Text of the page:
and windows downtown are in need of washing and
painting. --Why not coordinate the right balance of
public and private sector programs to create one
where everyone benefits? . . . . job-seekers perform
services tidying up merchants' facades which
improves business which stimulates the economy to . .
. that's right . . . create new jobs! This does not have
to be an FDR era program or a 'make work' project to
shovel money at. Similar programs exist elsewhere.
They can be replicated. Why reinvent the wheel? This
is just one example of combining needs and solutions
for the betterment of all. A pervasive atmosphere
encouraging this creative and pragmatic approach is
long overdue in City Hall. Some voice has to set the
While I am "thinking outside the box," let's muse
about . . . the BIG box. Currently, the City of
Somerville is creating a new neighborhood for
shopping including so-called "big box" retailers and
an array of smaller, specialty stores in the upcoming
Assembly Square renovation. The much-touted
homewares chain IKEA is the prime 'anchor' store
vying for space. Opponents and proponents in
Somerville have engaged in contentious debate for
years, and the process stalled, but is now coming to
Enter Lynn, with the need and desire for the type of
drawing power and revenues an IKEA-type store
would bring. (There's even a large and
conspicuously-empty building just off the Lynnway
from when that snack food firm quietly left town one
night.) And I envision a region of major-brand outlet
stores or the like in the Central Square, Munroe,
Union, and Market Street area interspersed with cafes
and art galleries and specialty shops. Our city would
become the true center of a teeming NoBo (NOrth of
BOston) region instead of a place to drive through on
the way to Salem and Marblehead.
IKEA's corporate types have a strict formula for
selecting sites for their stores: near major highways,
and so forth. Lynn Office of Economic and
Community Development informed me of a study a
few years ago concluding that Lynn lacked a few
criteria for an outlet store district. What is there to lose
by looking at it all again with the new elements of the
Big Dig, the impending Blue Line extension, and the
improved transportation center on Union Street?
Throw into the mix any tax breaks (with enforced
stipulations!) and deals the EDIC can use to help
incubate new enterprises and a well-presented pitch to
the players just might fly.
It's worth a try. Picture the once and future Lynn:
shoppers from all over strolling throughout the
downtown area arriving by mass transit and parking
cars at the ample parking facilities. Bistros,
restaurants, art galleries, theaters, shops and stores,
will draw and entice. The mainstream public will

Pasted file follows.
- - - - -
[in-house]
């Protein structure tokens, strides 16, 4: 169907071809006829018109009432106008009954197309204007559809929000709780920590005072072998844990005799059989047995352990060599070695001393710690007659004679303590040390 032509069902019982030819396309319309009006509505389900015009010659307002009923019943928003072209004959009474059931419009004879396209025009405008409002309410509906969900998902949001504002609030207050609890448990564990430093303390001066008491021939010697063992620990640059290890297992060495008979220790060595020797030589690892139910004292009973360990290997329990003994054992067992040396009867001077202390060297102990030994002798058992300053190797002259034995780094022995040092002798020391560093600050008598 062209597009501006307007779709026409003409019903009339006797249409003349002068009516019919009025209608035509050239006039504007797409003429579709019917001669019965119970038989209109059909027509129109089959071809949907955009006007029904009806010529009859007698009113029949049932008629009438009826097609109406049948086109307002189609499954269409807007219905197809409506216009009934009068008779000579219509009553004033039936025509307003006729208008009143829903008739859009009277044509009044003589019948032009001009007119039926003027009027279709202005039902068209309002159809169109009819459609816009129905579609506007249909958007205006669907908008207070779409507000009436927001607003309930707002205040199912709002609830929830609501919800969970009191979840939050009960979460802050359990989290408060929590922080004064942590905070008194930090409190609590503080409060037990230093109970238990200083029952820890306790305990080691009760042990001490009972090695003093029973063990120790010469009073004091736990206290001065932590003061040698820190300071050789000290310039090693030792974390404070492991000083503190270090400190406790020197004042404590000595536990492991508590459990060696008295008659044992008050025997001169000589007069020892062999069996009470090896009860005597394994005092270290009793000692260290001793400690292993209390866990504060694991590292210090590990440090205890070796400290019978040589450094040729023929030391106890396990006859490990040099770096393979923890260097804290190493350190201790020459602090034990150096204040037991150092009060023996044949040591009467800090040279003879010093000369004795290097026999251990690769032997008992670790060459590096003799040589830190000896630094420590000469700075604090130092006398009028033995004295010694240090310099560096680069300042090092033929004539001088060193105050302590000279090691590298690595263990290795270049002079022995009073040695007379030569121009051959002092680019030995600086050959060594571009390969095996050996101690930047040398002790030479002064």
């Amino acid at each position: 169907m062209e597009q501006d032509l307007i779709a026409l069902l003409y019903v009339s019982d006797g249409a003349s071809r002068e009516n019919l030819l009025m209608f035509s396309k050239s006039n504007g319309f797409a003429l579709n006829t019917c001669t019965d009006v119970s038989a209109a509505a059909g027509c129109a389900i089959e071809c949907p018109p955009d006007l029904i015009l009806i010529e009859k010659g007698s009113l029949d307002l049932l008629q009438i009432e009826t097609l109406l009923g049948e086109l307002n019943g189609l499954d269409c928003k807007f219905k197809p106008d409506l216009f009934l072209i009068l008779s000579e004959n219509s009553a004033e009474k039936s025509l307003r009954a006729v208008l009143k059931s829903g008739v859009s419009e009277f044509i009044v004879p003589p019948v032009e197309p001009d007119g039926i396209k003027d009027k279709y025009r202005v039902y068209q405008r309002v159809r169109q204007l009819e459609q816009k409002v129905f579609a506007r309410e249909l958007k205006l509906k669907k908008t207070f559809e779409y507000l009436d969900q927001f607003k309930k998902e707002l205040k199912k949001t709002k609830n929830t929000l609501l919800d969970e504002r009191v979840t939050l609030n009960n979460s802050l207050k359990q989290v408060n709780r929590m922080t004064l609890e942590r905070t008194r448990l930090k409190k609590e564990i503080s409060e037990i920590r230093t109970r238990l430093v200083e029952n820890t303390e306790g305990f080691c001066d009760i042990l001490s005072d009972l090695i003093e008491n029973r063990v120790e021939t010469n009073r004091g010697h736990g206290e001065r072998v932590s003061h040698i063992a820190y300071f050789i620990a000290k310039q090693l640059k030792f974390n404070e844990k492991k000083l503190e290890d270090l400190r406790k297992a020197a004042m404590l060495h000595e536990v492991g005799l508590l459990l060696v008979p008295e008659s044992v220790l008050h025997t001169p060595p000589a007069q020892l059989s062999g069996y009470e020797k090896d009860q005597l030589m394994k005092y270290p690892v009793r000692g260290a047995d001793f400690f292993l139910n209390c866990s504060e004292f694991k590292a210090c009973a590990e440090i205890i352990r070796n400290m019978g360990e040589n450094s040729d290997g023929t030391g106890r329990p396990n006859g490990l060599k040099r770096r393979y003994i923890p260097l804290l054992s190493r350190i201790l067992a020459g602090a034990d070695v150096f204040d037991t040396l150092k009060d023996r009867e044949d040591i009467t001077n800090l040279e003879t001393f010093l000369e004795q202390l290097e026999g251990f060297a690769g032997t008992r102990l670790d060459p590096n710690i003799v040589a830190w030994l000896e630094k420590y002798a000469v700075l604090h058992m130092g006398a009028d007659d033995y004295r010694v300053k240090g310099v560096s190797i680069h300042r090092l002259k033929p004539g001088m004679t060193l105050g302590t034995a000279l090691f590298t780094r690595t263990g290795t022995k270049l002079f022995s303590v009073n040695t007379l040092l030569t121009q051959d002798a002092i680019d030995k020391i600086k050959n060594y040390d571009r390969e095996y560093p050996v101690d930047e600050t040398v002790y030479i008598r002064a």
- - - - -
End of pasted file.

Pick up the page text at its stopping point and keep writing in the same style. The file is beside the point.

rediscover the magnificent Lynn shore and beaches.
Hotels and inns will be built. Lynn will once again be a
There is already a good start. Droves of inner-Boston
customers already take trains and cars here to
patronize legendary retailers such as Zimman's fabrics.
They tell me, "Yeh, I know Zimman's . . . it's across
from that ugly shopping center!" (I'm just the
messenger here!) . . . We can do better, coordinate
and update our commerce to grow our retail and
tourist trade. It will take imagination and vision and
tenacity but it can be done. The now clichéd idea from
that movie does, indeed fit: let us build it . . . they will
The City of Lynn is in dire need of an overseer of
aesthetics in some form. There is no excuse for
properties-in-transition and awaiting development to
be an eyesore. The excitement surrounding adjacent
renovations is tempered which one glances not far
away to see weed-infested, litter-strewn, lots
surrounded by ugly chain link fences in disrepair.
Consistent and enforced standards must be the
norm for these properties. Property owners, banks,
and developers must be held responsible for the
curb appeal of their parcels. The rules and
regulations are on the books . . . or they should be
written. Fines must be levied and collected in order
to put teeth in the regulations. The city does not
have to be "hard-nosed" about it if every case is
treated equally. The city is in renaissance . . . there
will be constant building and re-building for the
foreseeable future. The citizens of Lynn are prime
for having colorful signage on maintained lots
announcing such things as: "COMING SOON:
SOMETHING WONDERFUL!" followed by a list
of the sponsoring investors and government
agencies. It would be informative, stimulating for the
citizens, and would show careful and planned
In a similar vein, notorious owners of chronically
grotesque, unkempt businesses or properties
deemed health and public nuisances should be dealt
with swiftly and consistently. The city multi-task
forces must make this priority one. No time should
be wasted in entering the property, cleaning it up,
and having the expenses of those actions levied
against the landlords. If they do not pay the taxes
and liens, the property should be seized permanently
and sold quickly. The time has come. And surely,
this goes for all back taxes, as well. There is no
excuse for the incredible amount of delinquent taxes
in Lynn. Lynn, can, in general, take cues from the